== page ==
Gateways: “Personal Void” By Conor McShane -Reposted-



Release Note: This is a re-post of our first story as the first two episodes were not showing in some Podcatchers. Hopefully this will solve the problem as well as treating you to these excellent stories a second time.

Transcript: Our first story is “Personal Void” By Conor McShane. Originally a Michigander, you may recognize his name from performances and staged readings in the Chicagoland area. He also writes reviews of Chicago theatre productions for PerformInk, and publishes literary and pop culture analysis on a couple different blogs. [beat] Some of us may really relate with his great success is (on the third attempt) completing the word count during National Novel Writing Month in 2016.

When the black hole appeared in Aaron’s chest, he didn’t feel much of anything. A tiny burning sensation, like someone touched him with a hot needle, woke him up out of another whiskey-induced sleep. He scratched at it irritably, feeling a small indentation in the center of his sternum. The spot seemed to pull at his fingertip, urging it inward like some strange magnetism. He sat up in bed, his eyes adjusting to the dim half-light of early dawn. He slid his legs up and over the sleeping form of his cat, Reginald, who opened a wary eye at him, setting his feet on the cool wood floor. He padded off to the bathroom, stepping over discarded clothes and beer bottles, and turned on the light.

He stood in front of the mirror, examining the small indentation in his baggy sleep shirt. Taking it off, he felt that pulling sensation again, holding the fabric over the hole like a piece of paper over a drain. He examined the spot in the mirror; it was small, no bigger than a pinky finger, with the skin curled around it in a perfect circle. There was no blood, no flaps of ruined flesh, no sign of trauma at all. Apart from that needling feeling that had awoken him, he felt no pain. The inside of the circle was impossibly dark, seeming to absorb all the light in the glaringly white bathroom. Aaron poked at it warily with his finger, then cautiously inserted it into the hole. Expecting to feel an organ or bit of bone, he was surprised to feel only emptiness. The hole tugged at his finger, as if a hand from inside had curled around it and was gently pulling. Aaron slapped a band aid over it and went back to bed, taking a glug from the bourbon bottle on his nightstand.

When he awoke again, the band aid was gone, and the hole had grown. The indent in his shirt bowed in, bowl-like, over a fist-sized chasm. Aaron cautiously touched at the edges, his heart beating heavily. He got up abruptly and ran to the bathroom, unconcerned by the grumbling of the irritated Reginald, and pulled off his shirt again. The hole stared back at him through the mirror, its immense blackness even more profound. He leaned into the mirror, trying to see inside, but nothing was visible. He went back out to the bedroom and grabbed his phone, turning on its bright white flashlight and returning to the bathroom. He held the light up to the hole, but even then couldn’t see anything. It was as if the light itself were being consumed by the vast darkness.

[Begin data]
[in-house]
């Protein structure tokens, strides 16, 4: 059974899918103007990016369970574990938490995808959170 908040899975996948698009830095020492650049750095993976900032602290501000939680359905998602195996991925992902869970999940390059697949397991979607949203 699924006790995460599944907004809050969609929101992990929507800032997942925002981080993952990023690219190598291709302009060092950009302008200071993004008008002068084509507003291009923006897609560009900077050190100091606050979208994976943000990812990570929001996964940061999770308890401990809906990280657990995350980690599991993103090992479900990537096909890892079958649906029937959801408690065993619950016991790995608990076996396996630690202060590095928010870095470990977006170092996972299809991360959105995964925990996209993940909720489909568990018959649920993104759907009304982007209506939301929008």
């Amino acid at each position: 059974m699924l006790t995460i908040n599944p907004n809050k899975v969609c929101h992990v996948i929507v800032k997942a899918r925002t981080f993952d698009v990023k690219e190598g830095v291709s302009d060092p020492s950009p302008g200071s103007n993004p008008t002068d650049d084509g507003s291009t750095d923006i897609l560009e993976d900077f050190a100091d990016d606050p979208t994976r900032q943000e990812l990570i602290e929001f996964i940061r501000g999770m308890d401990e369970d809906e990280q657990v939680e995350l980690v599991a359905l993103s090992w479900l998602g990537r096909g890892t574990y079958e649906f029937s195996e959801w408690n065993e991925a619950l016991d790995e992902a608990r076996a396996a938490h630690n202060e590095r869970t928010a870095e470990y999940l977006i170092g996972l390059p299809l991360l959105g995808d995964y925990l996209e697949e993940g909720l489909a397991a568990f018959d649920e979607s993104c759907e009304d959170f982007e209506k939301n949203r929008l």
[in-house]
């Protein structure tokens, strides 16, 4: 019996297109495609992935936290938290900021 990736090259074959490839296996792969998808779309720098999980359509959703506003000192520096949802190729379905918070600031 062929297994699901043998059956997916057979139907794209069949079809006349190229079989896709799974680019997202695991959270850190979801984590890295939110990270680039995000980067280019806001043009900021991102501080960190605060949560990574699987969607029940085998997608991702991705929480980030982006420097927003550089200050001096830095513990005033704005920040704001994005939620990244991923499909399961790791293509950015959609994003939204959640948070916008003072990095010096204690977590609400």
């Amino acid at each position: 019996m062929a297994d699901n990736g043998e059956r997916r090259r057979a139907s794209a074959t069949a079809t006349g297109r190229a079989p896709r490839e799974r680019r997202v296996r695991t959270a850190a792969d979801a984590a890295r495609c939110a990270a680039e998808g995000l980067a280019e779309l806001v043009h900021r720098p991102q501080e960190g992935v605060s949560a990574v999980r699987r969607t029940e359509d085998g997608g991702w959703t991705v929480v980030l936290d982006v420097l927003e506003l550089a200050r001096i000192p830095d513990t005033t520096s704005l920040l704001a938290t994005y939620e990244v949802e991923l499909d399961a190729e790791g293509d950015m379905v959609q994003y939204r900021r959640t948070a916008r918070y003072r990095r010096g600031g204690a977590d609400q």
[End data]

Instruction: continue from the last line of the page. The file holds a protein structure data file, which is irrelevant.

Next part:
Aaron set the phone down and inserted his whole hand into the cavern. He felt around, spreading his fingers in all directions, but felt nothing. Where his lungs should be, his heart, his ribcage, it all seemed hollow. He reached further into the cavity until he was in up to his elbow. He expected to feel at least the back of his torso, the bumpy ridge of spine, but there was only more empty space.

Everything told him there was no way this could be happening, but there it was. He slapped himself in case this was some kind of unusually vivid dream, something brought on by the alcohol and the ugly thoughts, but he didn’t wake up.

He leaned on the counter and turned on the tap, hoping a splash of cold water to the face would rouse him. The stream of water from the tap seemed to bow outward, as if drawn to the hollow, before gravity pulled it back to its downward course. Curious, he leaned forward, inching towards the stream, until the water bent at a right angle and drained straight into his chest. As it flowed sideways in defiance of gravity, Aaron again felt nothing.

He could hear his ex-girlfriend’s words in his head. What is wrong with you? There’s a gaping fucking hole in your chest that disobeys the laws of physics. Go see a doctor, for fuck’s sake. But he was never very good at listening to her advice, and besides, the doctors wouldn’t know what to do any more than he did. He opened his medicine cabinet and pulled out an ACE bandage, wrapping it carefully around his torso, and left the bathroom, heading to his closet. He had to be to work pretty soon anyway.

He arrived at work an hour later, a large open-plan office space, rows of long desks with hundreds of computers, each one manned by a different body, all oblivious to their surroundings. He found his work station, identical to the others, and sat down, setting the cup of coffee he’d collected on the table next to him. In a few minutes he was lost in his work, unaware of the way the objects on the desk seemed to move towards him. A pen rolled slowly but determinedly towards his chest, a post-it note stuck to the monitor flapped as if caught in a stiff breeze, and the coffee cup slid towards the edge of the desk. Absently he reached for it, not expecting it to be as close to him as it now was, and the cup tipped forward. The contents, urged by this sudden motion, made a direct line for his chest, passing through his shirt and into the cavern beneath. A warm, wet, perfectly circular stain remained on Aaron’s shirt.